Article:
The eye of the master may fatten the calf, but some serious pencil pushing and keyboard pounding doesn’t hurt either. Indeed, when the art and the science of cattle breeding come together, some truly great things happen.
For many years, the Beef Improvement Federation (BIF) has honored commercial and seedstock producers who use performance and genetic tools to not only improve their own cattle, but set an example for the rest of the industry. This year’s winners, while coming from a truly exceptional field of nominees, were no exception to the high standards of excellence the BIF Commercial and Seedstock awards have come to epitomize. The awards were presented last week during BIF’s annual meeting in Houston, TX.
The award for Commercial Producer of the Year went to Maddux Cattle Co. of Wauneta, NE. Owned and managed by Jack and John Maddux, it’s a cow-calf and yearling operation in southwest Nebraska that was homesteaded by the Maddux family in 1886.
Today, the ranch encompasses 40,000 acres of owned and leased land that runs 2,500 mother cows and 5,000 yearlings. The ranch has around 1,800 irrigated and 600 dryland farming acres, the rest being native Sandhills grass.
Replacement heifers and cows are bred to calve in April and May. Pairs summer on native range, calves are weaned in the early fall and wintered in backgrounding facilities or winter-grazed with distillers grains. Steers and heifers are marketed off grass each August as 900-lb. yearlings.
After weaning, cows are winter-grazed on leased cornstalks from November through mid-March. In this system, the cowherd has 12-month grazing with no hay or supplement fed to the mature cows. Some strategic protein supplementation is used for first-calf heifers precalving and prebreeding.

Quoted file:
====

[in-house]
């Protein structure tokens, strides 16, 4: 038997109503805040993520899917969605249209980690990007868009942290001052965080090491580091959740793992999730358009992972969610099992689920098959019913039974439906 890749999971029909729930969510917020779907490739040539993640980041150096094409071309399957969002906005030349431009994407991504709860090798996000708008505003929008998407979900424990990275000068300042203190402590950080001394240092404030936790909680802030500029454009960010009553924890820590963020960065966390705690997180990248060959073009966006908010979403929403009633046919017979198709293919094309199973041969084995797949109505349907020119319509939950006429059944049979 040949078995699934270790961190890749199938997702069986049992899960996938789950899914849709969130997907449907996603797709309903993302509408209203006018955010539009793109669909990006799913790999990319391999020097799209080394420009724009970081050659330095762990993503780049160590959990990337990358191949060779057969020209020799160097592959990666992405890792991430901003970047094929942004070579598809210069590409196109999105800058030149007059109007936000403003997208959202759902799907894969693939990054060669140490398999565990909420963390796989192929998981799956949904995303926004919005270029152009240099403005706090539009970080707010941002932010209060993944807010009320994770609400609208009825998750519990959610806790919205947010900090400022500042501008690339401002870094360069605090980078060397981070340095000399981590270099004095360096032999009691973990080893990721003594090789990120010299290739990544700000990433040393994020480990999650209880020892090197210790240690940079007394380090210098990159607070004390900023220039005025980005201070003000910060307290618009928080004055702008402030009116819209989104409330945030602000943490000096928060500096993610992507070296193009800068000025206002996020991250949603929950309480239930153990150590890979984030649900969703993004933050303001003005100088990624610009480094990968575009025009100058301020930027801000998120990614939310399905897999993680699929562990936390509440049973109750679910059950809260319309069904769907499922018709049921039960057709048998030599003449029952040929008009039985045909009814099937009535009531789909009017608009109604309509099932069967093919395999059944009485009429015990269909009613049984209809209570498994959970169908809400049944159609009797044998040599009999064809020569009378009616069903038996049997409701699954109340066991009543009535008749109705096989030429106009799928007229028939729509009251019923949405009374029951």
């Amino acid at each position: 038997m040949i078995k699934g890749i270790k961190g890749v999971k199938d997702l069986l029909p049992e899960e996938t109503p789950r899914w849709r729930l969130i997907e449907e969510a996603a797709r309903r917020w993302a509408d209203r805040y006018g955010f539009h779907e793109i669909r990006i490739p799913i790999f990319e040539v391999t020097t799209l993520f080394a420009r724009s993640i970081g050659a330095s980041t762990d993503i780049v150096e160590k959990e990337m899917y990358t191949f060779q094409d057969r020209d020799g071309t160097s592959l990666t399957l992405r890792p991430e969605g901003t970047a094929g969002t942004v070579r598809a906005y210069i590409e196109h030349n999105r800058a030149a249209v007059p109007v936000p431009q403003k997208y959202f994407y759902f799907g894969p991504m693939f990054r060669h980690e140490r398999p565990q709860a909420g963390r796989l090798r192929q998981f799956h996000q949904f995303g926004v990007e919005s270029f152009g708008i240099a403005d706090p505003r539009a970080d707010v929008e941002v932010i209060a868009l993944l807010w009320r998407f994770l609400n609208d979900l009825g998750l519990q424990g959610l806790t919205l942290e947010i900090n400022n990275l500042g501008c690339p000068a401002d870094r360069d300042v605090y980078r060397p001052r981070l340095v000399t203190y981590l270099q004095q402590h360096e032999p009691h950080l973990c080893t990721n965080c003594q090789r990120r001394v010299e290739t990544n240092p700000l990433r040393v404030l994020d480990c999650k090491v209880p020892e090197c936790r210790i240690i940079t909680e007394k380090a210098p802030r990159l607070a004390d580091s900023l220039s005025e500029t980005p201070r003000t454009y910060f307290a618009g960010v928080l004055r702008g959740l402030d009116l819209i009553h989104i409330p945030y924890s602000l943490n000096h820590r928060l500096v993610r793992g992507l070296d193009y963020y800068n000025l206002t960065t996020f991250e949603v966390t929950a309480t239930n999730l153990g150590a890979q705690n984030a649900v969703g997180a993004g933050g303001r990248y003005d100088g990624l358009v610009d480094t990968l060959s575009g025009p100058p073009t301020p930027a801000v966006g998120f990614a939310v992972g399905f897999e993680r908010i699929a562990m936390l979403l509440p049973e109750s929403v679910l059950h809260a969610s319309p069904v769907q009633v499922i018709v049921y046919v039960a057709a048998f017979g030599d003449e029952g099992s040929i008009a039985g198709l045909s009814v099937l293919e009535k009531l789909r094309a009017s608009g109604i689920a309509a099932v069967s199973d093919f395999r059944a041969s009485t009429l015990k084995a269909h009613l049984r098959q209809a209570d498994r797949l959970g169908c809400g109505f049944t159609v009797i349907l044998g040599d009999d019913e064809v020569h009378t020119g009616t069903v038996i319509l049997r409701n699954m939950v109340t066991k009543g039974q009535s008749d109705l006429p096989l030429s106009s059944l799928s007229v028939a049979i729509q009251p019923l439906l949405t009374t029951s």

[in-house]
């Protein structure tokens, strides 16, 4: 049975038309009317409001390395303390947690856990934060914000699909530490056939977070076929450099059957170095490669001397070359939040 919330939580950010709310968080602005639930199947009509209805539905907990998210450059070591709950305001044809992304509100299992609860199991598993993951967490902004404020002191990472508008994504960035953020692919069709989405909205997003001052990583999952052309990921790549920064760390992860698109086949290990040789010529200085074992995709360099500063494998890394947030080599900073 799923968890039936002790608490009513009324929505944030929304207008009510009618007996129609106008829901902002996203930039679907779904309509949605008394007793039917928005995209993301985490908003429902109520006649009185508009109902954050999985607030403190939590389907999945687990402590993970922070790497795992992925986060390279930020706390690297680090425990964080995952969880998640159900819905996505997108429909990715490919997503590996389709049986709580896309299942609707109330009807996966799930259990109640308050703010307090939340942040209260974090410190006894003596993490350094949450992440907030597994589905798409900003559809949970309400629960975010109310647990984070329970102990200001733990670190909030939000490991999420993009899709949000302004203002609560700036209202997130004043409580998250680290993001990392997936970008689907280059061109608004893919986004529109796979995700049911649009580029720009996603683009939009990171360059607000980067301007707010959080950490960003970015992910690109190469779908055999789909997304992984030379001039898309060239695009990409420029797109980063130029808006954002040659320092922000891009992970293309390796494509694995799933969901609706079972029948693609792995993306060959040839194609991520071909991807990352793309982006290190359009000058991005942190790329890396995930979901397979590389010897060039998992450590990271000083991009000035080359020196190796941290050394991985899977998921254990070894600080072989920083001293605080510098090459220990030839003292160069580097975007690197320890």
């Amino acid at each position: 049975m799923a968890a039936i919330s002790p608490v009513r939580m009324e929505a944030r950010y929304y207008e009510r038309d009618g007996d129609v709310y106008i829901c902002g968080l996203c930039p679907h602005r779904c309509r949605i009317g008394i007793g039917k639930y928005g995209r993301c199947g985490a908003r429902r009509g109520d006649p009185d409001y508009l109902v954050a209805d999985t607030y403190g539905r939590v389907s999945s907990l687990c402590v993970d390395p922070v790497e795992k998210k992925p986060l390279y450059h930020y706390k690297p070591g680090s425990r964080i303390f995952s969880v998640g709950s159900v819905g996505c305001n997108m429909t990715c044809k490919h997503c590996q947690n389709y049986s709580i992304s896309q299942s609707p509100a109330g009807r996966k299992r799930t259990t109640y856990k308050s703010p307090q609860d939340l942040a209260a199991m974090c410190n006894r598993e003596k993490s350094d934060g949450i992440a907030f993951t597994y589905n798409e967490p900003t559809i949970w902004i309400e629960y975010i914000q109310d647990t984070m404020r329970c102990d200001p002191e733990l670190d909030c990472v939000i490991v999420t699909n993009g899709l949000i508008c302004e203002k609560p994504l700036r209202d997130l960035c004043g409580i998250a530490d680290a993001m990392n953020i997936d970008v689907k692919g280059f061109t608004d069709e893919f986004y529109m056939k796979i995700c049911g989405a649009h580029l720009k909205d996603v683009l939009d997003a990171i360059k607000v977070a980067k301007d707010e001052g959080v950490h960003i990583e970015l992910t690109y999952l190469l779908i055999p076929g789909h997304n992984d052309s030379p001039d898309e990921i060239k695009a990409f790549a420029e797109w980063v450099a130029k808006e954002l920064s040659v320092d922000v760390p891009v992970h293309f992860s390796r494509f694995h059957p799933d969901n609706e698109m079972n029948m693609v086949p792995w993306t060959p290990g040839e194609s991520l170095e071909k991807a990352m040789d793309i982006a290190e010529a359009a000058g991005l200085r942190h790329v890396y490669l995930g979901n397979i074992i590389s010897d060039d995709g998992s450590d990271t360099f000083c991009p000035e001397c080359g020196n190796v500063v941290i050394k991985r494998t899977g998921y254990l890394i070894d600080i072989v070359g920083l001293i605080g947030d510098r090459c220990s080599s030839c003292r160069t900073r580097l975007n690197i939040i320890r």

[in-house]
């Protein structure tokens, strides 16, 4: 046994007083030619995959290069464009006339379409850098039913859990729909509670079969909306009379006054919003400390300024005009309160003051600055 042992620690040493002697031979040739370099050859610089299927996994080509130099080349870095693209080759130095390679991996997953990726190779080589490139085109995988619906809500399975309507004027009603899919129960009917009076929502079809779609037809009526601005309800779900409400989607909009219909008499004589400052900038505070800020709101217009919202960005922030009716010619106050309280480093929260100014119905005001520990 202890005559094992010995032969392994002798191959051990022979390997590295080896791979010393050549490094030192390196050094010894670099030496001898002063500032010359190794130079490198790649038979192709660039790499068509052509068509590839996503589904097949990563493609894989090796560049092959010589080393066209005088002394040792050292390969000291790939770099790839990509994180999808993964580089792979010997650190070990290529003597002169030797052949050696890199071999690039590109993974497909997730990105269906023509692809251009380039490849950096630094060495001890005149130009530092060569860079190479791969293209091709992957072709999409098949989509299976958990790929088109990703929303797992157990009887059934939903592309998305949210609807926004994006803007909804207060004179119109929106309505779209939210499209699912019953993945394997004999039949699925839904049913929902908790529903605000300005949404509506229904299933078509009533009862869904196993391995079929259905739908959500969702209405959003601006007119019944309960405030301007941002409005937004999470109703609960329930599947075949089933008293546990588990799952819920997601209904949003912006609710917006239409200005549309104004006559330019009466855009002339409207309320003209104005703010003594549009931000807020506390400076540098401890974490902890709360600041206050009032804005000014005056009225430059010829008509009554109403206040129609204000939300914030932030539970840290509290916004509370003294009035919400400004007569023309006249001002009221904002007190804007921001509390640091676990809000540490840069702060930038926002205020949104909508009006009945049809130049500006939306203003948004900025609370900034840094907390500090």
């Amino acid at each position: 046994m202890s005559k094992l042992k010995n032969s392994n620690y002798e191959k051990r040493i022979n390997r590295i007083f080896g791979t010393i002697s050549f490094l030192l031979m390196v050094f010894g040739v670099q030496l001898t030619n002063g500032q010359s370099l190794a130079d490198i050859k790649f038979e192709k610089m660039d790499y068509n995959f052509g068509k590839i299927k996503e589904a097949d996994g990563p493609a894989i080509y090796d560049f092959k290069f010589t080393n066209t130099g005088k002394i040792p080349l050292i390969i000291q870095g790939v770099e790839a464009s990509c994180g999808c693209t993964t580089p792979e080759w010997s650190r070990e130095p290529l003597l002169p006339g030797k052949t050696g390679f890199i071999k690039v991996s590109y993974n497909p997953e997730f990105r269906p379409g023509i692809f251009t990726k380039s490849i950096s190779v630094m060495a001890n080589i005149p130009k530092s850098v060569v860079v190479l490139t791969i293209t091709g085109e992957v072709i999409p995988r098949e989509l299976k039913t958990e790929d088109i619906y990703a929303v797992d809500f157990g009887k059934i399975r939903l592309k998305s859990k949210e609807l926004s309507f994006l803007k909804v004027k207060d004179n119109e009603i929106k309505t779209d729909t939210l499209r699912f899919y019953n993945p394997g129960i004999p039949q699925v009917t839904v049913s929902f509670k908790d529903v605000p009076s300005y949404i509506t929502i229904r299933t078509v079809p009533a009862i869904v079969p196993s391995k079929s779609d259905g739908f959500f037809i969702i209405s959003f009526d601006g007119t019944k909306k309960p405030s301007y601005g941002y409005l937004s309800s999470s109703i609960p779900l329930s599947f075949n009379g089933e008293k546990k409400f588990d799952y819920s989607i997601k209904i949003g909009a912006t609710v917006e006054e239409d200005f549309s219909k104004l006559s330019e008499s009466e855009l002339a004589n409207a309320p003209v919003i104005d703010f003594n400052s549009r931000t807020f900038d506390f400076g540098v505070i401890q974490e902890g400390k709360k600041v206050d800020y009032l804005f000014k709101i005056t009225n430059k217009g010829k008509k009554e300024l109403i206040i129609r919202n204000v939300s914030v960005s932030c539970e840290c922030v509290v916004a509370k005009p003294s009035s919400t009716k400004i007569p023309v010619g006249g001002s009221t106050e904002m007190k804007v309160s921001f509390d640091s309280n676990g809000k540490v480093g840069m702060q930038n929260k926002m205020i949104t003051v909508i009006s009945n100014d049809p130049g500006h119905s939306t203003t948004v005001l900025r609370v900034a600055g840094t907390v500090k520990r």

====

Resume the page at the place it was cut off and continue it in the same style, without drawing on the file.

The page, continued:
The cowherd is a maternal composite of Red Angus, Tarentaise, Red Poll, South Devon and Devon. Breed selection and cow size is aligned with year-round grazing in a low-input system.
The BIF Seedstock award went to V8 Ranch, Boling, TX. V8 is a registered Brahman and Shorthorn operation established in 1944. In 1971, Sloan and Mollie Williams purchased the ranch. As a hands-on, working family ranch, it has been worked and managed by the Williams family ever since. Today, three generations of the family are working together for the combined goals of success.
The ranch operates in a four-county area on 5,000 acres of owned and leased land along the Texas Gulf Coast. The purebred Brahman herd consists of 300 breeding-age females with a large emphasis on embryo transfer. The Brahman herd is primarily a closed herd, with a focus on line-breeding exceptional cow families. The purebred Shorthorn herd consists of 30 breeding-age females.
In addition, they run a commercial herd of 1,400 females that are part of their Brahman F1 program. Brahman-influenced females are used in a three-breed rotation bred to Angus and Hereford bulls to create Brahman F1s. The offspring are then bred to Charolais and Angus bulls in a terminal program.